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The military IT market has been forecast to increase at a compound annual growth rate (CAGR) of 4.6% over the next decade, increasing from a valuation of US$43.8 billion by the end of 2012, to be worth a market value of US$68.796 billion come 2022.
Key factors set to influence demand within the military IT market include the continuous developments and dynamism in areas such as network centric warfare, embedded computing, information security, cloud computing, and cyber security.
During the last five years, the sophistication of attacks and their consequences have reached a new level and researchers have shown that an unprotected computer with malware content can be hacked and utilised for a Botnet within 15 minutes of connecting it to the Internet. Unlike distributed denial of service (DDOS) attacks, which operate on a small scale, malware such as the Stuxnet Worm and Conficker have the ability to cause considerable damage.
Military IT systems support unmanned aerial vehicles (UAV), sonar and radar, simulation and training, and in-vehicle computing applications. The use of commercial off-the-shelf (COTS) technology has become a standard in this market to reduce cost, improve effectiveness, and provide broad functional capabilities.
North America accounts for the highest spend within the military IT market; most of this expenditure can be attributed to the US, with Canada accounting for a small share. The US has spent a significant amount of its budget on the military enterprise resource planning (ERP) projects in order to upgrade its information systems and in turn, replacing its numerous legacy systems.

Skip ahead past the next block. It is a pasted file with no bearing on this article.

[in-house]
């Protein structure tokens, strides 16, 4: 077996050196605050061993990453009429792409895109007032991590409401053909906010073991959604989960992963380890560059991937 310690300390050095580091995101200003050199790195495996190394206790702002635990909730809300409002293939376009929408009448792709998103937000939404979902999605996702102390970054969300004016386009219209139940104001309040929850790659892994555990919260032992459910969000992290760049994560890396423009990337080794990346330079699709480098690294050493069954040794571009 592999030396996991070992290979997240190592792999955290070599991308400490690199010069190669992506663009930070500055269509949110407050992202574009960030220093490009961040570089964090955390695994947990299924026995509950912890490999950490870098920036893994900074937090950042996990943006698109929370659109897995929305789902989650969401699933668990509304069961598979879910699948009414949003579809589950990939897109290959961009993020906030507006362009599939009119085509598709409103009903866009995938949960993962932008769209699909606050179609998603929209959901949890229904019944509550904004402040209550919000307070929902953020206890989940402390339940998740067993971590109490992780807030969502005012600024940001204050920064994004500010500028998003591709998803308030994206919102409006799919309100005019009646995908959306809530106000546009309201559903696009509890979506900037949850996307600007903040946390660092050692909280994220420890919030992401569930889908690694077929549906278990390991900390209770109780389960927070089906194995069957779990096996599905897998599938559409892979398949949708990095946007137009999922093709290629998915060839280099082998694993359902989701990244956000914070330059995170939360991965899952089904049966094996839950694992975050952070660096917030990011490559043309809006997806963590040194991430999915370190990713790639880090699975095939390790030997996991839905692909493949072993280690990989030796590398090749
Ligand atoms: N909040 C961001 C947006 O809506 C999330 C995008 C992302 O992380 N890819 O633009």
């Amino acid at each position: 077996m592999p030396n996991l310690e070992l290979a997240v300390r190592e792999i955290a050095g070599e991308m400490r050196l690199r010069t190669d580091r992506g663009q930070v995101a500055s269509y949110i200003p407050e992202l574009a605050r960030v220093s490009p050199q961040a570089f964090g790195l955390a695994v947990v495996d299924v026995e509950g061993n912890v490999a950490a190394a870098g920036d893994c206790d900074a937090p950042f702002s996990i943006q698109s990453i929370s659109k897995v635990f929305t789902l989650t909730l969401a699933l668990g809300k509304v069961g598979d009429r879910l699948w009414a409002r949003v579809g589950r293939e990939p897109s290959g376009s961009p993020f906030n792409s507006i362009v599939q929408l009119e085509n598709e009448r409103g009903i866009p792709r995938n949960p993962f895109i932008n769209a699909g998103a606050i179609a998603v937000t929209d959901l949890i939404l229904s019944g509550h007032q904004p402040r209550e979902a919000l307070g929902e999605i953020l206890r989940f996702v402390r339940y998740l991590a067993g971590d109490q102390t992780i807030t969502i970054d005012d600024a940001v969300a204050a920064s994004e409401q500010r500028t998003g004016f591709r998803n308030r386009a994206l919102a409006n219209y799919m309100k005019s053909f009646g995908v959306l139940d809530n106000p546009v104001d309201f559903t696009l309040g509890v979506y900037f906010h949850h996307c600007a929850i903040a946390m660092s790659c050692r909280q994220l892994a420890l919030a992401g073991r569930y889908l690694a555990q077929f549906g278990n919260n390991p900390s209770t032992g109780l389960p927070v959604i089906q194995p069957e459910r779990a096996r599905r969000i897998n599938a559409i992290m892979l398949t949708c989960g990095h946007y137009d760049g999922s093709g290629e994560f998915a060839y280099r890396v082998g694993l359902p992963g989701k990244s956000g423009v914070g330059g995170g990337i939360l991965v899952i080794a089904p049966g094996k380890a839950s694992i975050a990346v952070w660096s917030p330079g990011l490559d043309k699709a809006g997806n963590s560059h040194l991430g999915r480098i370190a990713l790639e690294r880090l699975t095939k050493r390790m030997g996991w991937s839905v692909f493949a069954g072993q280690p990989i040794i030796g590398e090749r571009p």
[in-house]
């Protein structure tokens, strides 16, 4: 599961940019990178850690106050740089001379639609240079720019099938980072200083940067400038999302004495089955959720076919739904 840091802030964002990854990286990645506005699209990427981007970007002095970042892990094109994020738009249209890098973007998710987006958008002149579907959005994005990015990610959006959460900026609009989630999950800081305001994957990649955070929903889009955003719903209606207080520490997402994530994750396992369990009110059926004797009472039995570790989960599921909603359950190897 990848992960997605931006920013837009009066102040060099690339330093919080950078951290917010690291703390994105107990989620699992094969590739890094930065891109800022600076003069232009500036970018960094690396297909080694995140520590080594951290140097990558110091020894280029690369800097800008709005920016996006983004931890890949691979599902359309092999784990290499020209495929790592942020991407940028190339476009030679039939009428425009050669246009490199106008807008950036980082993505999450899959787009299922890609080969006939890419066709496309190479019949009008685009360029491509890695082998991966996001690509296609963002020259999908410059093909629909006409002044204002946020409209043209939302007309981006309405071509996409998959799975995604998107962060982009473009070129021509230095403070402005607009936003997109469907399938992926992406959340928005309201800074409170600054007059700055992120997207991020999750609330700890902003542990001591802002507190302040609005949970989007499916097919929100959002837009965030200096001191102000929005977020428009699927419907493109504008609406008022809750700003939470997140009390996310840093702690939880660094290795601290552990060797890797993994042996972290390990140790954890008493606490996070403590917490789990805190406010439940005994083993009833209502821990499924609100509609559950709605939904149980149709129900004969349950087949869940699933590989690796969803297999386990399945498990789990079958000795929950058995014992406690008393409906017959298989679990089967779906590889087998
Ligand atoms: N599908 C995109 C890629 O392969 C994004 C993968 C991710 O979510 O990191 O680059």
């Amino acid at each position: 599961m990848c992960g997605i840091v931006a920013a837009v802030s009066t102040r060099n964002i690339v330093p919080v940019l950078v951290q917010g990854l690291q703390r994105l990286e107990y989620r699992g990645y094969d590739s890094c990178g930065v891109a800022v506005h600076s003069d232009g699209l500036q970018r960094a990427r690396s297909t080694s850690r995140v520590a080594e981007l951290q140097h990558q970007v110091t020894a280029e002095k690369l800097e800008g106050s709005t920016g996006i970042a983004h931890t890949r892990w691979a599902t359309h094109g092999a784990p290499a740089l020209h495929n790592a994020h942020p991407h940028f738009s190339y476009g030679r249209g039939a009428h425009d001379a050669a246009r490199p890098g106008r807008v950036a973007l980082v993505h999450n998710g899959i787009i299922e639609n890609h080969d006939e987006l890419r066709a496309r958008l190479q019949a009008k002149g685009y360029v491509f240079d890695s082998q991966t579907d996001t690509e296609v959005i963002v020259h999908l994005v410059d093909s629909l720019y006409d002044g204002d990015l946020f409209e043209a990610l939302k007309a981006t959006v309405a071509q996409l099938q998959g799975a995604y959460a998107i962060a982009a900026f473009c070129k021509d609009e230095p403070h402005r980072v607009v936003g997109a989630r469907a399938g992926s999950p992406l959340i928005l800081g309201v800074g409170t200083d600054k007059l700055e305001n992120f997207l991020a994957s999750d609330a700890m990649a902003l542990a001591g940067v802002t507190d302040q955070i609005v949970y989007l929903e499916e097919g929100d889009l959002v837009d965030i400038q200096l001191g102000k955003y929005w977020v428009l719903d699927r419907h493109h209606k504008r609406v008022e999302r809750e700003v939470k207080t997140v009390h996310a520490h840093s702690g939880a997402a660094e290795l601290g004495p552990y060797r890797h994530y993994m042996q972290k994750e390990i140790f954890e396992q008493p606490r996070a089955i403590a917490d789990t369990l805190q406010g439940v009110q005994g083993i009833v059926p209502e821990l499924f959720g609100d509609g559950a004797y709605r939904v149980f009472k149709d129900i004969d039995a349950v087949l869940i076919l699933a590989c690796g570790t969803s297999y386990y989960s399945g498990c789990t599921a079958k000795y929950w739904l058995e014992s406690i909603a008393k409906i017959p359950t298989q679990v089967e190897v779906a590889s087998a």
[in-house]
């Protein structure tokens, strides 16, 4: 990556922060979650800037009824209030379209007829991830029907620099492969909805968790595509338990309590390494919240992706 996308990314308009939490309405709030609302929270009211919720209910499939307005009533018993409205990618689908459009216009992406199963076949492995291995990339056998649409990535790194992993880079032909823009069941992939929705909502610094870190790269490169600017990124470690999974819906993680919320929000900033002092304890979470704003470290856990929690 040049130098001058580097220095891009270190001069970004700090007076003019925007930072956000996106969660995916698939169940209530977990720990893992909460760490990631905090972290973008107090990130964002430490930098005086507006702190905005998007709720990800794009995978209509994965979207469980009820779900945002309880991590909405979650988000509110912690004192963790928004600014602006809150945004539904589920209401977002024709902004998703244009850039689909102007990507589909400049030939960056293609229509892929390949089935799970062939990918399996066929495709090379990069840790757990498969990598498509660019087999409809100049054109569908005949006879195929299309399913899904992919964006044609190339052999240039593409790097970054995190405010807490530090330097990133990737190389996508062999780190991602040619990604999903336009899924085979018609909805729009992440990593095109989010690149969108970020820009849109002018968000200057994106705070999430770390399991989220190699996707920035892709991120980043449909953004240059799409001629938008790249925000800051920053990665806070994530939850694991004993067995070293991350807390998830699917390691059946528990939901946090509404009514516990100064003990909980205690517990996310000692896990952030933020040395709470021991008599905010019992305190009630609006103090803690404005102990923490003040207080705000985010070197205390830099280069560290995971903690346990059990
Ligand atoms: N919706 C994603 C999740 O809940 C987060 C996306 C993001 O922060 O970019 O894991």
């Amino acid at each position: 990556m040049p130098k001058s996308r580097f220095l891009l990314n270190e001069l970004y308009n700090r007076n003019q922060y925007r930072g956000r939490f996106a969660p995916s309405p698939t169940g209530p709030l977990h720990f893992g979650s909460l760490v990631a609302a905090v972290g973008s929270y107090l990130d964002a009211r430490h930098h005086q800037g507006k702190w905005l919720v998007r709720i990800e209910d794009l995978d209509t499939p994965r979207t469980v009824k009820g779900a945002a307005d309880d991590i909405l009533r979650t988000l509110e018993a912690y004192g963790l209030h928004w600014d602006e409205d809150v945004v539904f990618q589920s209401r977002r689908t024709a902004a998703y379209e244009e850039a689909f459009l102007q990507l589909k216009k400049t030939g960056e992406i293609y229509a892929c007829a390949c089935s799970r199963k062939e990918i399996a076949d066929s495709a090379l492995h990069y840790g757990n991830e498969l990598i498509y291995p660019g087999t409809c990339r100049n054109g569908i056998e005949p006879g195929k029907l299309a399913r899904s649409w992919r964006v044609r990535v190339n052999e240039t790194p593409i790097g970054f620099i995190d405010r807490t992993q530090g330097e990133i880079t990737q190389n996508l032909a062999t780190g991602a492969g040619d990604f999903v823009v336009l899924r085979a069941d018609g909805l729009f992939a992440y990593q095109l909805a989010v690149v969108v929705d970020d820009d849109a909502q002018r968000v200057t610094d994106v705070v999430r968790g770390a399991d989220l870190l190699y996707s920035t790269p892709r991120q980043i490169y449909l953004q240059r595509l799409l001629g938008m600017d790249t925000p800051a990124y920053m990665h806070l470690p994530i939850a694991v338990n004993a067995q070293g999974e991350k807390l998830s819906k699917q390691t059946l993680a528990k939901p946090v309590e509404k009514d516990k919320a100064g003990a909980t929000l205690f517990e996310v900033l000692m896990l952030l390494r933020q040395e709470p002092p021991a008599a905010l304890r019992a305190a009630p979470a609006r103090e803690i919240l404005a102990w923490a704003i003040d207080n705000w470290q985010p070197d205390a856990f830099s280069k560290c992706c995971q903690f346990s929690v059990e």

These efforts are further strengthened with the success of the US military operations in Afghanistan and Iraq with minimal casualties. The major ERP programs include the General Fund Enterprise Business System (GFEBS), Logistics Modernization Program (LMP), and the Defence Enterprise Accounting and Management System (DEAMS).
There has been a significant rise in the number of cyber crimes globally. According to a recent report by the DHS, the number of federal cyber security incidents reported to the US Computer Emergency Readiness Team witnessed a rise of 659 percent during the period 2006-2011. This was followed by the DHS asking Congress for US$769 million for cyber security purposes in 2012, up from US$459 million in 2011.
In the last 20 years, wide acceptance of small-scale computer technology in the military has occurred, and is likely to increase greatly. Confidence has improved in the ability of equipment to withstand combat and extreme environment conditions. Most importantly, modern combat has become a duel of speed. We continually see that faster and more technologically advanced weaponry demonstrates first-strike capability in current combat situations, which is likely only to encourage further implementation of computer technology into systems used in the US Armed Forces in the future.
For more information on the military IT market, see the latest research: Military IT Market
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